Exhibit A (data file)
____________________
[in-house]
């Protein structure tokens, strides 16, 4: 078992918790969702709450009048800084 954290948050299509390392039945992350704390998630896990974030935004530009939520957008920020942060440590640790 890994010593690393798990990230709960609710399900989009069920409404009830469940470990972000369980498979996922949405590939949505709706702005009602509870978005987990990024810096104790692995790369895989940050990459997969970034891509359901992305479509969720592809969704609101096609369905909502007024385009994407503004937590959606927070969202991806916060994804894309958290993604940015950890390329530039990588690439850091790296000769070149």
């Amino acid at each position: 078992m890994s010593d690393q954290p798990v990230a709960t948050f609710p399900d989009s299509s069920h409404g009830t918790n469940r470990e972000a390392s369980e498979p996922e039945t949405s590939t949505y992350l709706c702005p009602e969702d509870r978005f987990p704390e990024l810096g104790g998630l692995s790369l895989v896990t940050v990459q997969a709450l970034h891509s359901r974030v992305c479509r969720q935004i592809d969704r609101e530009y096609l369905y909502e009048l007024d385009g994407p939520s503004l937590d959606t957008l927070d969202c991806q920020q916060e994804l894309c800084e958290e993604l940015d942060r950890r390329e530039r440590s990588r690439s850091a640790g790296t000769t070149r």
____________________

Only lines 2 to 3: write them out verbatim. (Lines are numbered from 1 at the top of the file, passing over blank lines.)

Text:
């Protein structure tokens, strides 16, 4: 078992918790969702709450009048800084 954290948050299509390392039945992350704390998630896990974030935004530009939520957008920020942060440590640790 890994010593690393798990990230709960609710399900989009069920409404009830469940470990972000369980498979996922949405590939949505709706702005009602509870978005987990990024810096104790692995790369895989940050990459997969970034891509359901992305479509969720592809969704609101096609369905909502007024385009994407503004937590959606927070969202991806916060994804894309958290993604940015950890390329530039990588690439850091790296000769070149």
């Amino acid at each position: 078992m890994s010593d690393q954290p798990v990230a709960t948050f609710p399900d989009s299509s069920h409404g009830t918790n469940r470990e972000a390392s369980e498979p996922e039945t949405s590939t949505y992350l709706c702005p009602e969702d509870r978005f987990p704390e990024l810096g104790g998630l692995s790369l895989v896990t940050v990459q997969a709450l970034h891509s359901r974030v992305c479509r969720q935004i592809d969704r609101e530009y096609l369905y909502e009048l007024d385009g994407p939520s503004l937590d959606t957008l927070d969202c991806q920020q916060e994804l894309c800084e958290e993604l940015d942060r950890r390329e530039r440590s990588r690439s850091a640790g790296t000769t070149r």